While a lot of hue and cry has been made out of teenagers' growing affiliation towards alcohol, a new research has found that it's not these youngsters but their fathers who are Australia's heaviest drinkers.
The finding comes as the latest challenge to the Australian Government's alcopops tax.
According to the Roy Morgan research, released by the Distilled Spirits Industry Council of Australia, there is a reduction of fifty percent in the number of binge-drinking young women and it has now reached to 55,800 since 2007. They were outnumbered by the 865,800 heavy-drinking 40 plus men, who according to The Australian were reported as those who consume more than 100 drinks over a month,
Stephen Riden, DSICA information and research manager said that study highlighted that the Government's fixation on alcopops would not help much in solving a huge problem like drinking in Australia.
"Teenage binge drinking gets a lot of attention, but 50 per cent of heavy drinkers are men over 40. It's missing the mark," News.com.au quoted him, as saying.
However, the Government's focus on binge drinking among girls counters the research's findings that problem drinking is mainly a male domain, particularly among the so-called blue-collar "ute man" who helped in bringing the Labor to power.
The findings of the research makes a part of the alcohol industry's counter-offensive against the controversial 70 per cent hike in alcopop excises that may contribute 3.1 billion dollars to the Treasury in five years.
In April, the Labor announced the tax increase and insisted that if the flavoured, pre-mixed drinks would be priced higher, then it would result in slashing the binge-drinking rates among young women. And in order to support their move they cited other data demonstrating a sharp increase in popularity of alcopops among girls, to back the measure.
The Roy Morgan research said that alcopops were still considered to be the preferred alcoholic drink for 18- to 24-year-old women, that too after a decline in their consumption of them. While the research indicated that young women made for just 3.1 per cent of heavy drinkers last year, while in 2004, they accounted for 5.8 percent.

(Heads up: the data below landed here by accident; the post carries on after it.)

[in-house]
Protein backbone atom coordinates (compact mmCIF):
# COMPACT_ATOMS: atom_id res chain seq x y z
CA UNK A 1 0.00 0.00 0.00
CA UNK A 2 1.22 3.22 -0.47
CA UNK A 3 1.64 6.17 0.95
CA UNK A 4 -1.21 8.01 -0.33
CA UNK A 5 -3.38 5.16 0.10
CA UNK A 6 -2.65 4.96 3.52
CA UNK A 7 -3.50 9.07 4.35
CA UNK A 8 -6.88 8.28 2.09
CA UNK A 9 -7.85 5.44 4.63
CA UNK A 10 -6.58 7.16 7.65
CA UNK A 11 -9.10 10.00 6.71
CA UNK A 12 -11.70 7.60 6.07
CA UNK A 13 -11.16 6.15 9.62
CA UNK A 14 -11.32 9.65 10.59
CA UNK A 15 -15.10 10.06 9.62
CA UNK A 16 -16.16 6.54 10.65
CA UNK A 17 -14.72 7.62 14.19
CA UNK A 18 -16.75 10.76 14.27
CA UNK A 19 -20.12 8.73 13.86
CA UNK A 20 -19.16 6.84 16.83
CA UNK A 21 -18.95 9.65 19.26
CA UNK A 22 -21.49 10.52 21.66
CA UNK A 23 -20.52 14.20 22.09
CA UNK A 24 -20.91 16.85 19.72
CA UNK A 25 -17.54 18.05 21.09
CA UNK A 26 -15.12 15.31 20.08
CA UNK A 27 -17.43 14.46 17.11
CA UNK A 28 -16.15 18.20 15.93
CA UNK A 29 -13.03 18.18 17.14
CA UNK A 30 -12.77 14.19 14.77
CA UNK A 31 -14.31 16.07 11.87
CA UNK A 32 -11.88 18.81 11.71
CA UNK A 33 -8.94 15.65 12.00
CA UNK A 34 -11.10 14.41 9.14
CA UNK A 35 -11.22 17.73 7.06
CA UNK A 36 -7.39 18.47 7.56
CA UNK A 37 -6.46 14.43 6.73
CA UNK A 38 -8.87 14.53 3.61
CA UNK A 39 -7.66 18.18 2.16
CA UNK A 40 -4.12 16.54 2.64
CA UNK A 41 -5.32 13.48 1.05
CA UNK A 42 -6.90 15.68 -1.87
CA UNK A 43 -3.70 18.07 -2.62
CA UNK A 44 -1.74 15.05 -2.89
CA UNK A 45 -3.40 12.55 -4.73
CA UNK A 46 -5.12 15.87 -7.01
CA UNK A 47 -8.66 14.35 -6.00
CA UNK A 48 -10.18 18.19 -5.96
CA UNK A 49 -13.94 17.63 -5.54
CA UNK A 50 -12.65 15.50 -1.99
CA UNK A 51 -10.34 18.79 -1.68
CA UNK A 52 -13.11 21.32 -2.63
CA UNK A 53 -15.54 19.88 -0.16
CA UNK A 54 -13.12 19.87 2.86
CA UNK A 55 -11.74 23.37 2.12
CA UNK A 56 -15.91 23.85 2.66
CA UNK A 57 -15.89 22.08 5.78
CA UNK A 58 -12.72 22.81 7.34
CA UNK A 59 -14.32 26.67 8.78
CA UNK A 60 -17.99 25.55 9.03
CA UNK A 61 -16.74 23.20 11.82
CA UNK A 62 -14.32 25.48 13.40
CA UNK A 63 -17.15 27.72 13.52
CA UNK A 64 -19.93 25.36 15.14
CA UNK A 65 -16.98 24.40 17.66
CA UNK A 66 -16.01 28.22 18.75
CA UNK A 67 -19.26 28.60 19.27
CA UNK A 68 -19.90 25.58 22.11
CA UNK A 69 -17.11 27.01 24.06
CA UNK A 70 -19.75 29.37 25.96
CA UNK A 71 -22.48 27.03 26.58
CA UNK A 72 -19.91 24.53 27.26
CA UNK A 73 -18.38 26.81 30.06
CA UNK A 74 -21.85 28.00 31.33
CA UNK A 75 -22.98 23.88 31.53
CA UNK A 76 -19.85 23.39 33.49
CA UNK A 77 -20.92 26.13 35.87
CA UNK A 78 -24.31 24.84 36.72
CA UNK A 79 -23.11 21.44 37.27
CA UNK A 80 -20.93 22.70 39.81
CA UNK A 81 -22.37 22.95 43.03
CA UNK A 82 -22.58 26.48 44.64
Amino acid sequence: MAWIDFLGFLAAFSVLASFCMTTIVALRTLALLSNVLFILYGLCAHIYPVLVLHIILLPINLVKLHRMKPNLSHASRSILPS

However, beer-drinking men turned out to be more problematic, as the rate of heavy drinking was found to be high among 40-plus men and this rate saw a steep increase among 18- to 24-year-old men.
Also, in the last two years, beer consumption, which was taxed at a lower rate than spirits and alcopops, reported a jump of 68 to 76 drinks per month among 18- to 24-year-old male problem drinkers.
"It's not RTDs they are getting drunk on - it's beer," said Riden.
According to him, beer accounted seventy five percent of alcoholic drinks consumed by Australians who drank at risky and dangerous levels.
"This aligns with research gathered by the retailing and hospitality industry that links increasing ... street and domestic violence to men binge drinking on beer," he said.
Now, the spirit industry is asking for a review of all alcohol taxes, including that on beer. However, the Government has not yet given any decision regarding this option and has left it to a preventative health taskforce to report on next year.
The Government's defence of the alcopops measure as a way of curbing excessive drinking among young women was backed by a spokesman for Health Minister Nicola Roxon, who, however, said that the binge-drinking campaign would not only cater to the youngsters but will also extend to older drinkers via programs, for example, that targeted sporting clubs.